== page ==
Fire protection engineering is a broad technical field, covering all the systems that prevent and mitigate fire damage in buildings. A fire protection design must include detection devices and alarms to warn occupants and fire departments, combined with fire suppression and smoke control measures.
There are many types of building systems, but fire protection measures are characterized by having zero tolerance for failure – if a single protection element does not accomplish its function, the consequences can be severe. For example, fire alarms must respond as soon as possible to allow a quick evacuation, and automatic sprinklers must have optimal coverage to stop fires when they are still small.
Fire safety engineering is a subtopic of fire protection, dealing with human behavior and evacuation management during fire incidents. Although the two concepts are strongly related, it is important to know the difference.
Importance of Detection Systems in Fire Protection Engineering
The first step of effective fire protection is having a system that can detect flames and smoke immediately. This allows a quick evacuation, the fire department is notified automatically, and qualified staff members can get fire extinguishers and hoses ready. However, a quick response is only possible if occupants are aware of the ongoing fire.
Fire detection and alarms are covered in depth by the NFPA 72 standard from the National Fire Protection Association, and the NFPA 72E deals exclusively with automatic fire detectors. To get approval for a building project, developers must have a fire protection design that meets these standards, and any additional requirements from local codes.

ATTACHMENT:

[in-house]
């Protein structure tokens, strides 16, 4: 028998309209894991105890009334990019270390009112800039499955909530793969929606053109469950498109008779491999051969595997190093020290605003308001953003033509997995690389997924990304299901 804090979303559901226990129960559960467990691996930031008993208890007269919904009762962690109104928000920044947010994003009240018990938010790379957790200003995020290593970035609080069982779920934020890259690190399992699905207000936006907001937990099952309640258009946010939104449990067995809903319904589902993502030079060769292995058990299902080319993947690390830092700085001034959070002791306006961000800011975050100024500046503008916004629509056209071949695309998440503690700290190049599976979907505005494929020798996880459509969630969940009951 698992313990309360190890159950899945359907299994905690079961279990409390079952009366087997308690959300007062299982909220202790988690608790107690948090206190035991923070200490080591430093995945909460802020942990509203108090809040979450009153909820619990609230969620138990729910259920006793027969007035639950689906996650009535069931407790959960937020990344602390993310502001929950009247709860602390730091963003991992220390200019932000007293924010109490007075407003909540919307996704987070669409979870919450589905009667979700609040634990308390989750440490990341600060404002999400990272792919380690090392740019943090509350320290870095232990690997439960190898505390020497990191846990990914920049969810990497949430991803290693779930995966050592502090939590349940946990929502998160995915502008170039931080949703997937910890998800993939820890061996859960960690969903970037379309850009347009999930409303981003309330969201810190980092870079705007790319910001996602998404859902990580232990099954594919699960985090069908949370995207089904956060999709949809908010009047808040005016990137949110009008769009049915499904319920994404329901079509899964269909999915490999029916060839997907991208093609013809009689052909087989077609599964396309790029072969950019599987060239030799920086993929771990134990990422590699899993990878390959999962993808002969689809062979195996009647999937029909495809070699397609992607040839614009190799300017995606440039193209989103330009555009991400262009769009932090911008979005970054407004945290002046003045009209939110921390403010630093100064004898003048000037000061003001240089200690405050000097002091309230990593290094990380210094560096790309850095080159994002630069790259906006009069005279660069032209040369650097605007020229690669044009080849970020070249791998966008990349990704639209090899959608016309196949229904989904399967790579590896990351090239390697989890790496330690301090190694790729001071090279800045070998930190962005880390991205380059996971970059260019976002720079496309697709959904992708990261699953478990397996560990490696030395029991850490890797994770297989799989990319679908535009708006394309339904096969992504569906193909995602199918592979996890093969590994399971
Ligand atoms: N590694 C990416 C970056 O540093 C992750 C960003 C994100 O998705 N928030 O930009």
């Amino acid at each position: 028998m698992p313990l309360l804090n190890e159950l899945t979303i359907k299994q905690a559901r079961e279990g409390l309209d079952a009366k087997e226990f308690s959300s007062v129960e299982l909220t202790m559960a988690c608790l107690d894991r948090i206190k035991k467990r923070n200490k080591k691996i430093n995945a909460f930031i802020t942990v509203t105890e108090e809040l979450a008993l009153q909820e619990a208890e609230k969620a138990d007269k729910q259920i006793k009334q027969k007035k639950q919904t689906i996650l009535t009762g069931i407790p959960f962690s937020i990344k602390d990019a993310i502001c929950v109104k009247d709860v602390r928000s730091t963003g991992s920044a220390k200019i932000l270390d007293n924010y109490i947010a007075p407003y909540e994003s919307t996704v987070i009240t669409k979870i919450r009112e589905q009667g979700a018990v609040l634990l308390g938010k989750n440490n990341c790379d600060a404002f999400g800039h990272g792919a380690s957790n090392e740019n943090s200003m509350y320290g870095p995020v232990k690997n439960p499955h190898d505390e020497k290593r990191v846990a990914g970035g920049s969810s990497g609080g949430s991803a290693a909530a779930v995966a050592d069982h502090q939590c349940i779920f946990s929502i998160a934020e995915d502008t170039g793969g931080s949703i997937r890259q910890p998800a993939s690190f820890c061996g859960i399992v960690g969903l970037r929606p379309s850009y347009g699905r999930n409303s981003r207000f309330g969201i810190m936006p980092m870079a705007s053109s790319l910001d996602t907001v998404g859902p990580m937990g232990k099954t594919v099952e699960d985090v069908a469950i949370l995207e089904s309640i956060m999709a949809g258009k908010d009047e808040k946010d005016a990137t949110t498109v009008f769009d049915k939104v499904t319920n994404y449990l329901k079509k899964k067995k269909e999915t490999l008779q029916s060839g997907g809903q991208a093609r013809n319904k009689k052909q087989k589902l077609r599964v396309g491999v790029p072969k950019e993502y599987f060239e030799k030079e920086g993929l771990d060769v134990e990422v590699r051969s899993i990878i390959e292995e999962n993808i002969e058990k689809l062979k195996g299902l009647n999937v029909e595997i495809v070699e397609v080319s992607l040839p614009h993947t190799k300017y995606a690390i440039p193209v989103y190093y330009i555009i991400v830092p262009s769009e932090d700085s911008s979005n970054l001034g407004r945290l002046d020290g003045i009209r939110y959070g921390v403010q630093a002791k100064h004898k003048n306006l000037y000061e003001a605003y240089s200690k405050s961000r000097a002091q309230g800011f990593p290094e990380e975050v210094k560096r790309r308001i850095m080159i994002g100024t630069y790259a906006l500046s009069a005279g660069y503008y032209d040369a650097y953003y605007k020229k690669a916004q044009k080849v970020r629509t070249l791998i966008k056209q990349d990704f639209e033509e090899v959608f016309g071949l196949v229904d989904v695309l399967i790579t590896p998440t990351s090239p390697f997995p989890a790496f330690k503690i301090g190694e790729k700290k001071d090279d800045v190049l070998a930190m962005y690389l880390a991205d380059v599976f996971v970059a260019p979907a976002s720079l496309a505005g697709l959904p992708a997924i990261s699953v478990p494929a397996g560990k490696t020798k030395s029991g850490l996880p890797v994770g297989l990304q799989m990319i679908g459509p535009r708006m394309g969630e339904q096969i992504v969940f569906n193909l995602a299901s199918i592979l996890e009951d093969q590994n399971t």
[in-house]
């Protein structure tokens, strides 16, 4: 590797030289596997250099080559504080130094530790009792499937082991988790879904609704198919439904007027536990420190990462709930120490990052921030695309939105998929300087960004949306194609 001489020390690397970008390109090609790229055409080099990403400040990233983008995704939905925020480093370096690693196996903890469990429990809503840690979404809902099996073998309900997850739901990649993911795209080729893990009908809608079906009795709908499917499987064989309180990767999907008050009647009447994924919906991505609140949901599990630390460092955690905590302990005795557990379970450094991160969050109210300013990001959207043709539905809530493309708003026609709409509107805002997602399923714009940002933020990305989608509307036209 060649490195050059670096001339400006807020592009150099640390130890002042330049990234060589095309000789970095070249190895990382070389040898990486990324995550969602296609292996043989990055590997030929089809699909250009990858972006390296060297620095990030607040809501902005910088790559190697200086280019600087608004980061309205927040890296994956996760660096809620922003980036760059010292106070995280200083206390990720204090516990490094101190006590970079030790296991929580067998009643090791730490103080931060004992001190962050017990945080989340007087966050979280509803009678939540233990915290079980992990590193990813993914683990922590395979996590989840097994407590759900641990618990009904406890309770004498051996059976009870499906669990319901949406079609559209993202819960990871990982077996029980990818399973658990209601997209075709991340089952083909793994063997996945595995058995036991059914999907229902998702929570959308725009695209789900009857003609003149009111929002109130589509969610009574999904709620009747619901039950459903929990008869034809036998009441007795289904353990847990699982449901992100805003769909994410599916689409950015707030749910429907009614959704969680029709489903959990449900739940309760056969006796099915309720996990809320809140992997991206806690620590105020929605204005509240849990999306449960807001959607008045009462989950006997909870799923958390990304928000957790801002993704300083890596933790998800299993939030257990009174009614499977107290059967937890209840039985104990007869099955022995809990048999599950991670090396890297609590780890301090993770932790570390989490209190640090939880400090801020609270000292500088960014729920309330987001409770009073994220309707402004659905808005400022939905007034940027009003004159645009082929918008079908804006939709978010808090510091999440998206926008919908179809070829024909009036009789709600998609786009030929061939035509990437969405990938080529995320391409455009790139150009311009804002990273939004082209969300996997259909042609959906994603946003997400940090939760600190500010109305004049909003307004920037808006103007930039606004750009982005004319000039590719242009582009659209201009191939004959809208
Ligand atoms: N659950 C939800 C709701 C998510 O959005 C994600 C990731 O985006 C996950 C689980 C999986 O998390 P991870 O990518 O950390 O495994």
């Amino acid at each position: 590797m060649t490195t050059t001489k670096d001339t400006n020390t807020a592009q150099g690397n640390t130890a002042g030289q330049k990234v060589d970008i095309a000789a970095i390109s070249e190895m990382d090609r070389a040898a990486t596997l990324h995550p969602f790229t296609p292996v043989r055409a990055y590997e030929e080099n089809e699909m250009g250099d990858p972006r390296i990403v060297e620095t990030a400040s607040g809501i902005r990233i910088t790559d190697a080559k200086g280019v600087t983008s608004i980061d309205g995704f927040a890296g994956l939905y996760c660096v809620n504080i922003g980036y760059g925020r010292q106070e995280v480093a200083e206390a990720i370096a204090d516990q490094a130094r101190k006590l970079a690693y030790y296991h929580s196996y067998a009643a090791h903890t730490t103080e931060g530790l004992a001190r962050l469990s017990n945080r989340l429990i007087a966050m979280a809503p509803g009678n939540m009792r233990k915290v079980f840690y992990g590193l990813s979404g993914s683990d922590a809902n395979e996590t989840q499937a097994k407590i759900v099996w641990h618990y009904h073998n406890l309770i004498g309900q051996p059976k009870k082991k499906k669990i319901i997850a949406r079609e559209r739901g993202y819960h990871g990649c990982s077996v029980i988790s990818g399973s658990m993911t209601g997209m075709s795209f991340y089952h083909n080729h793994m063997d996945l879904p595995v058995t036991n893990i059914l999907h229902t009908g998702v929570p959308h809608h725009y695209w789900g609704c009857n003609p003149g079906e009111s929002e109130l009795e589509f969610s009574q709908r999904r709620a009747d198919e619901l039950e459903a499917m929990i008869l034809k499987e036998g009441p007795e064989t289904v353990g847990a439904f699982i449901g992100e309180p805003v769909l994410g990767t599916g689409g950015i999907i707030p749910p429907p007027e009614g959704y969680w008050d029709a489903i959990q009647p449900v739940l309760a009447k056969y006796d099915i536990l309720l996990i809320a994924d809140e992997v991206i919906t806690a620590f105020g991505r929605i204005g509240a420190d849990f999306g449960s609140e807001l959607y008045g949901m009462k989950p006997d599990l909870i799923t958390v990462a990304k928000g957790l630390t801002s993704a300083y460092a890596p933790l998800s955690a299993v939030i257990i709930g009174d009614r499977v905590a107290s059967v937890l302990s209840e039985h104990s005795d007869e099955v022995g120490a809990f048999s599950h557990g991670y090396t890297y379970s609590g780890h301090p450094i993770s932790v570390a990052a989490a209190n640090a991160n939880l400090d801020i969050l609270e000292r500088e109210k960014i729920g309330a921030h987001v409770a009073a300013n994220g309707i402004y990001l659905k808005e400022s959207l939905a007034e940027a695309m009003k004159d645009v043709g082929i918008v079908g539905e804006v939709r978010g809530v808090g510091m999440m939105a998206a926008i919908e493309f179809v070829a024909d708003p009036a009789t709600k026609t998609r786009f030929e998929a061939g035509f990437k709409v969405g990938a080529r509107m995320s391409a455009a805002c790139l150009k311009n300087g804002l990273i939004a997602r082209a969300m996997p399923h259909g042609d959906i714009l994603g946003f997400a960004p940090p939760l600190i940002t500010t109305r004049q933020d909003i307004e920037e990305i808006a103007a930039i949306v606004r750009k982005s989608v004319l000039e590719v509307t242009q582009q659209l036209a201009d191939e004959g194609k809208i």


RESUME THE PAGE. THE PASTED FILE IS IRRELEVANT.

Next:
Professional fire protection engineering services provide the simplest solution to ensure code compliance, and to complete the project design and approval process without delays.
Active and Passive Measures in Fire Protection Engineering
Based on how they operate, fire protection measures can be considered passive or active. As implied by their name, passive measures are building features that mitigate the impact of fire and smoke, while active measures provide direct fire suppression and smoke control.
- Fire barriers and smoke barriers are two examples of passive protection measures. A building layout that minimizes the spread of fire and smoke can also be considered passive protection.
- Active protection refers to systems that work directly against fire and smoke. This includes automatic sprinklers and the positive pressurization fans that keep smoke away from means of egress and other key areas.
Note that some fire suppression systems are automatic, while others must be operated manually. For example, while fire sprinklers respond to heat by themselves, portable extinguishers and hoses must be operated by qualified personnel. There are also communication systems and special piping connections intended for use by the fire department, in cases where their assistance is needed.
Other than specifying the right protection devices for each application, fire protection engineering involves an effective layout design where devices can be accessed easily. In addition, even if your building never suffers a fire incident, you need a code-compliant fire protection design for project approval.